‘Cosy’ Sarawak MACC team needs shake-up, says Rewcastle-Brown

Sarawak Report editor Clare Rewcastle-Brown has called on new MACC chief Latheefa Koya to look into corruption in the state.

PETALING JAYA: Sarawak Report editor Clare Rewcastle-Brown has slammed Sarawak anti-corruption officers for wrapping up old cases faster than expected by saying there is no new evidence to justify reopening some high-profile cases.

“Wow, he wrapped that up quick enough,” Rewcastle-Brown said when commenting on a statement by Sarawak Malaysian Anti-Corruption Commission (MACC) director Razim Mohd Noor that there is no point re-investigating the allegations if no new evidence is forthcoming.

“Did he even have time to open the files before he snapped them shut again?”

Rewcastle-Brown, who has been exposing alleged corrupt practices in Sarawak, suggested that the “cosy MACC team in Sarawak” be reshuffled with outsiders sent to review their “swift and baffling deliberations” over the years.

She said the Sarawak officers may have announced this as they had earlier said there was no corruption in the state and want their earlier conclusion to stand without further scrutiny.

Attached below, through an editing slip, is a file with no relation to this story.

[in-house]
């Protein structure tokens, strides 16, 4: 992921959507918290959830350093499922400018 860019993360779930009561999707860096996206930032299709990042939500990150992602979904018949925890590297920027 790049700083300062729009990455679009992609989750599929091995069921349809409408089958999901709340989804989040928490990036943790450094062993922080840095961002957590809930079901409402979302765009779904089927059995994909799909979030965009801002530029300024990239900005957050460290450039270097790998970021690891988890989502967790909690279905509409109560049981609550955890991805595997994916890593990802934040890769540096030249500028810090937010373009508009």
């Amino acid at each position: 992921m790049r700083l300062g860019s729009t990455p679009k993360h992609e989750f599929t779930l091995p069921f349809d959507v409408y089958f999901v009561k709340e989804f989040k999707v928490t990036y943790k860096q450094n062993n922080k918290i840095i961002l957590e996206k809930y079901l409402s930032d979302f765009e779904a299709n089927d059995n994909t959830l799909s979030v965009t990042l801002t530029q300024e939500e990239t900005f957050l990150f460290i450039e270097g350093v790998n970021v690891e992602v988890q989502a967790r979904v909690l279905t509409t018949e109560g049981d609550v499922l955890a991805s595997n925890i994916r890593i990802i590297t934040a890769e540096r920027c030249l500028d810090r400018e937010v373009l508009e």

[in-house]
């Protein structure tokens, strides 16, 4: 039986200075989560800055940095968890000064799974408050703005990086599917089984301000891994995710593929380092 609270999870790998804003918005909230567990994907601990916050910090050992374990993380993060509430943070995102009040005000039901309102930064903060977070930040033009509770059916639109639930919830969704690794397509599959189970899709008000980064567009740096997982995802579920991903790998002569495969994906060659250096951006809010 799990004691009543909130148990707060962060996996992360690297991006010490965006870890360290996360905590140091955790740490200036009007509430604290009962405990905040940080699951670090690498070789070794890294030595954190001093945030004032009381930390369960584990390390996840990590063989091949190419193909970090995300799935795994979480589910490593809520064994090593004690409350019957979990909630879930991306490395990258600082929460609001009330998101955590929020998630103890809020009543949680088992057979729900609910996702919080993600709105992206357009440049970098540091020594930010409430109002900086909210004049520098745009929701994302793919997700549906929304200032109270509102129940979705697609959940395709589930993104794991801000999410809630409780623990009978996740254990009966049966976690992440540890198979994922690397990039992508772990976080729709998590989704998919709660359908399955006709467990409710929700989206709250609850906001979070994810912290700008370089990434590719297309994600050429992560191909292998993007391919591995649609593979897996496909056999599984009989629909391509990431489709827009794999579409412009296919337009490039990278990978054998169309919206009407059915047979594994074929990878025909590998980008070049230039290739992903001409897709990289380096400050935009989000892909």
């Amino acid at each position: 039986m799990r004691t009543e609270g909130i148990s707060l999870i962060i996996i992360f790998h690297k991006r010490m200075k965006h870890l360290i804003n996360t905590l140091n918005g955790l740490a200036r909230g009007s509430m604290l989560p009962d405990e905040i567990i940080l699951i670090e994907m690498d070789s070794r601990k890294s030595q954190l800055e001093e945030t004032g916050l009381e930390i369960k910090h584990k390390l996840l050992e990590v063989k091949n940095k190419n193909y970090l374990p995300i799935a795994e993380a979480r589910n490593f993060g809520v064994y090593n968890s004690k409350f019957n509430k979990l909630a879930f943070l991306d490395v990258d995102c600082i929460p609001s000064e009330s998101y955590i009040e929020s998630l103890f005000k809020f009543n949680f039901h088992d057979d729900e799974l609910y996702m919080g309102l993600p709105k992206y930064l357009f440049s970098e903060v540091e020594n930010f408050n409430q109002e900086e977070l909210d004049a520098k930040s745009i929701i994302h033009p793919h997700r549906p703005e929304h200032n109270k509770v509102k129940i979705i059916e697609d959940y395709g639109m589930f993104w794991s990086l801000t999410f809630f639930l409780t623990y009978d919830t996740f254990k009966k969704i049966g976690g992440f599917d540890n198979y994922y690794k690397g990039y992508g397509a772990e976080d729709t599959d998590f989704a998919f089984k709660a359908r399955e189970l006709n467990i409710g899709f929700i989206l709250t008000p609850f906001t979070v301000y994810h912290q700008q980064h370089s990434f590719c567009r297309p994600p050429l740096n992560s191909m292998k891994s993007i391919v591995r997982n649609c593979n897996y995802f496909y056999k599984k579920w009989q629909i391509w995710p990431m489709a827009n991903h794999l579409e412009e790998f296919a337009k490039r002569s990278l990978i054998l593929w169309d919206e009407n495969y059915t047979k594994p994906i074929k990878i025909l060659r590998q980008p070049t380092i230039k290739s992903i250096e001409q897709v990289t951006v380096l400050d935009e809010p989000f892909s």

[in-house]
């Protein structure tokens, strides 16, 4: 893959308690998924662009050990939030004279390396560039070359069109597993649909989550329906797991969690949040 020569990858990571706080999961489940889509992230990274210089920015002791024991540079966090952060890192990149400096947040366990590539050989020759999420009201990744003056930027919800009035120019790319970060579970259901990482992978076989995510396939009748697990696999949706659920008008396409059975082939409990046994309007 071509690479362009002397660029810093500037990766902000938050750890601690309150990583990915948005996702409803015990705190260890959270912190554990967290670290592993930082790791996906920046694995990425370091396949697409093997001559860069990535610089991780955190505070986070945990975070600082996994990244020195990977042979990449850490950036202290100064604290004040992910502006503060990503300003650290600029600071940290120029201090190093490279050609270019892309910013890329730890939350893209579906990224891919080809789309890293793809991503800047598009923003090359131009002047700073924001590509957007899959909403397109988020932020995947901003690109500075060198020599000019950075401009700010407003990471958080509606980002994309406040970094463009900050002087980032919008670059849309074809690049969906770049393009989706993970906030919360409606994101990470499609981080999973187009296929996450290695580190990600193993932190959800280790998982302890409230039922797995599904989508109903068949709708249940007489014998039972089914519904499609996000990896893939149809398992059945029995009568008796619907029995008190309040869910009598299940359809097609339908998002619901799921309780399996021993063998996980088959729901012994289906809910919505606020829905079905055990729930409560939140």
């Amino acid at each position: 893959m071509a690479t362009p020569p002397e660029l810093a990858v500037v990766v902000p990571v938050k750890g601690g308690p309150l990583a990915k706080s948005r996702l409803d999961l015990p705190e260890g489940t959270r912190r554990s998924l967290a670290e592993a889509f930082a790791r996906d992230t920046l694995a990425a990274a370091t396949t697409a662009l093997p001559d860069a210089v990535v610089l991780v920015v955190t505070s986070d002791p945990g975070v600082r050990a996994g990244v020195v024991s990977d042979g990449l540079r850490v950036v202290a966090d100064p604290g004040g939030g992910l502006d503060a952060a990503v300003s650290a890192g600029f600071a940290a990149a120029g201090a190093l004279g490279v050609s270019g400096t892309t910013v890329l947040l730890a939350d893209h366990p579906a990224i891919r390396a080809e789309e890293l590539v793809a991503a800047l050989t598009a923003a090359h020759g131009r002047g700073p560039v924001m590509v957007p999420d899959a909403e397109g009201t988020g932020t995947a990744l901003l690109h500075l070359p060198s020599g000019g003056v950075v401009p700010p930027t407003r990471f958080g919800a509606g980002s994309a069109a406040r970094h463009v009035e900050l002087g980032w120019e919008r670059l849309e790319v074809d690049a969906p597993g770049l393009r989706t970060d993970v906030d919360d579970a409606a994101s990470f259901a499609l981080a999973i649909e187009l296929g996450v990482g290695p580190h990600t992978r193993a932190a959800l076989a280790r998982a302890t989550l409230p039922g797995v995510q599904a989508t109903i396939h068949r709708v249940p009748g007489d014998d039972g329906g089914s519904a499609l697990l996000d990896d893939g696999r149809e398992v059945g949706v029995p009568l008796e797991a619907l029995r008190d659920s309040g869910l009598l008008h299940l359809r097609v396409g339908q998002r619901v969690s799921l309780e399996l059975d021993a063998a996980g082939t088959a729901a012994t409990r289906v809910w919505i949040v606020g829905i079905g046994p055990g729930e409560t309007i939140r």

Rewcastle-Brown said that just last year, Sarawak Report had published an expose on South Sea Energy, alleging that some veteran politicians had entered into a joint partnership to develop Sarawak’s Petros state oil venture.

“Just days ago, we published hard evidence of disgraceful bribery and corruption over the logging of the Murum Dam.

“It is time the new head of MACC address this local difficulty in her department,” she said, referring to newly appointed chief commissioner Latheefa Koya.

She said Latheefa should “bear in mind” rumours that when new MACC officers are sent to conduct investigations in Sarawak, they are met at airports with “offers they can’t refuse”.

“In fact, you don’t need the MACC to tell Sarawakians their government is corrupt, since the evidence is blatant. You (Latheefa) just need someone to do something about it,” she said.

Speaking to reporters in Kuching today, Razim had said some of the cases had been investigated by MACC a long time ago.

“But we have submitted the reports to Putrajaya and it’s up to them to decide,” he said.